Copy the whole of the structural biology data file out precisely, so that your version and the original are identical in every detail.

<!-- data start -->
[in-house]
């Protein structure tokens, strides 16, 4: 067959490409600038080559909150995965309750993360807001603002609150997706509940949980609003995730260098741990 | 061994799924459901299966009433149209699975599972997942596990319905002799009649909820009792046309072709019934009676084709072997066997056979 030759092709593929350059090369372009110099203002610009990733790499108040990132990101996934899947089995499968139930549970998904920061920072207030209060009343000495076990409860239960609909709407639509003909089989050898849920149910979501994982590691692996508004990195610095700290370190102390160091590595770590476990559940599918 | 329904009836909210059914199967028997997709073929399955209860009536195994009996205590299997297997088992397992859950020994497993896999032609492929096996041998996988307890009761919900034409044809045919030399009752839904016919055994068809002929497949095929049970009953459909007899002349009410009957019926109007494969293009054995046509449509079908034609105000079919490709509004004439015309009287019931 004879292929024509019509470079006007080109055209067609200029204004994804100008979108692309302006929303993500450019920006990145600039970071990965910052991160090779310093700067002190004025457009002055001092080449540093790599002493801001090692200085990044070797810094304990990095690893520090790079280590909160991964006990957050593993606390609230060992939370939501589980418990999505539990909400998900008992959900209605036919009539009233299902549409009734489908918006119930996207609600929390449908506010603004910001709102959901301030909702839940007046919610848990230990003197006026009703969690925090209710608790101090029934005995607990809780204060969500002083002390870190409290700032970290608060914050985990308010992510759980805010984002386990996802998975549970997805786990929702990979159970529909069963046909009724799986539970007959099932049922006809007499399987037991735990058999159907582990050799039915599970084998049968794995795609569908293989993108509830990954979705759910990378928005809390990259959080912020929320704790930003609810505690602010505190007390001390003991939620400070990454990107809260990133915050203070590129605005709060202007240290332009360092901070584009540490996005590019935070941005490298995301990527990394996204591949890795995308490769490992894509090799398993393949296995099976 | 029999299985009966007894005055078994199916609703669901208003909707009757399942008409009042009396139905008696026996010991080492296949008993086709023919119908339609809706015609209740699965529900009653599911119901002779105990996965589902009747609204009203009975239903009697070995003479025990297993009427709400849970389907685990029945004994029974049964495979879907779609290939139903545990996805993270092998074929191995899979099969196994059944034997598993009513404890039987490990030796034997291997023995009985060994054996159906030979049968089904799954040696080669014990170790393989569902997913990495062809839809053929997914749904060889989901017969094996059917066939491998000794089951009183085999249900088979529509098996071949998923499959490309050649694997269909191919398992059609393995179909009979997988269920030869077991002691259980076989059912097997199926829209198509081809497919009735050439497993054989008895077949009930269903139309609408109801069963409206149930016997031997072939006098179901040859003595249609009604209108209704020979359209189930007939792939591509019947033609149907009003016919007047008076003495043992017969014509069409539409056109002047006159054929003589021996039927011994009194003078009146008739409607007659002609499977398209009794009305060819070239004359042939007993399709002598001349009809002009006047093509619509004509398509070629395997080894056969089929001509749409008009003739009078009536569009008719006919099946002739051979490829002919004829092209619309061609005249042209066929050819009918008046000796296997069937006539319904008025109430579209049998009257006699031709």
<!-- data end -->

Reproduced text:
[in-house]
């Protein structure tokens, strides 16, 4: 067959490409600038080559909150995965309750993360807001603002609150997706509940949980609003995730260098741990 | 061994799924459901299966009433149209699975599972997942596990319905002799009649909820009792046309072709019934009676084709072997066997056979 030759092709593929350059090369372009110099203002610009990733790499108040990132990101996934899947089995499968139930549970998904920061920072207030209060009343000495076990409860239960609909709407639509003909089989050898849920149910979501994982590691692996508004990195610095700290370190102390160091590595770590476990559940599918 | 329904009836909210059914199967028997997709073929399955209860009536195994009996205590299997297997088992397992859950020994497993896999032609492929096996041998996988307890009761919900034409044809045919030399009752839904016919055994068809002929497949095929049970009953459909007899002349009410009957019926109007494969293009054995046509449509079908034609105000079919490709509004004439015309009287019931 004879292929024509019509470079006007080109055209067609200029204004994804100008979108692309302006929303993500450019920006990145600039970071990965910052991160090779310093700067002190004025457009002055001092080449540093790599002493801001090692200085990044070797810094304990990095690893520090790079280590909160991964006990957050593993606390609230060992939370939501589980418990999505539990909400998900008992959900209605036919009539009233299902549409009734489908918006119930996207609600929390449908506010603004910001709102959901301030909702839940007046919610848990230990003197006026009703969690925090209710608790101090029934005995607990809780204060969500002083002390870190409290700032970290608060914050985990308010992510759980805010984002386990996802998975549970997805786990929702990979159970529909069963046909009724799986539970007959099932049922006809007499399987037991735990058999159907582990050799039915599970084998049968794995795609569908293989993108509830990954979705759910990378928005809390990259959080912020929320704790930003609810505690602010505190007390001390003991939620400070990454990107809260990133915050203070590129605005709060202007240290332009360092901070584009540490996005590019935070941005490298995301990527990394996204591949890795995308490769490992894509090799398993393949296995099976 | 029999299985009966007894005055078994199916609703669901208003909707009757399942008409009042009396139905008696026996010991080492296949008993086709023919119908339609809706015609209740699965529900009653599911119901002779105990996965589902009747609204009203009975239903009697070995003479025990297993009427709400849970389907685990029945004994029974049964495979879907779609290939139903545990996805993270092998074929191995899979099969196994059944034997598993009513404890039987490990030796034997291997023995009985060994054996159906030979049968089904799954040696080669014990170790393989569902997913990495062809839809053929997914749904060889989901017969094996059917066939491998000794089951009183085999249900088979529509098996071949998923499959490309050649694997269909191919398992059609393995179909009979997988269920030869077991002691259980076989059912097997199926829209198509081809497919009735050439497993054989008895077949009930269903139309609408109801069963409206149930016997031997072939006098179901040859003595249609009604209108209704020979359209189930007939792939591509019947033609149907009003016919007047008076003495043992017969014509069409539409056109002047006159054929003589021996039927011994009194003078009146008739409607007659002609499977398209009794009305060819070239004359042939007993399709002598001349009809002009006047093509619509004509398509070629395997080894056969089929001509749409008009003739009078009536569009008719006919099946002739051979490829002919004829092209619309061609005249042209066929050819009918008046000796296997069937006539319904008025109430579209049998009257006699031709």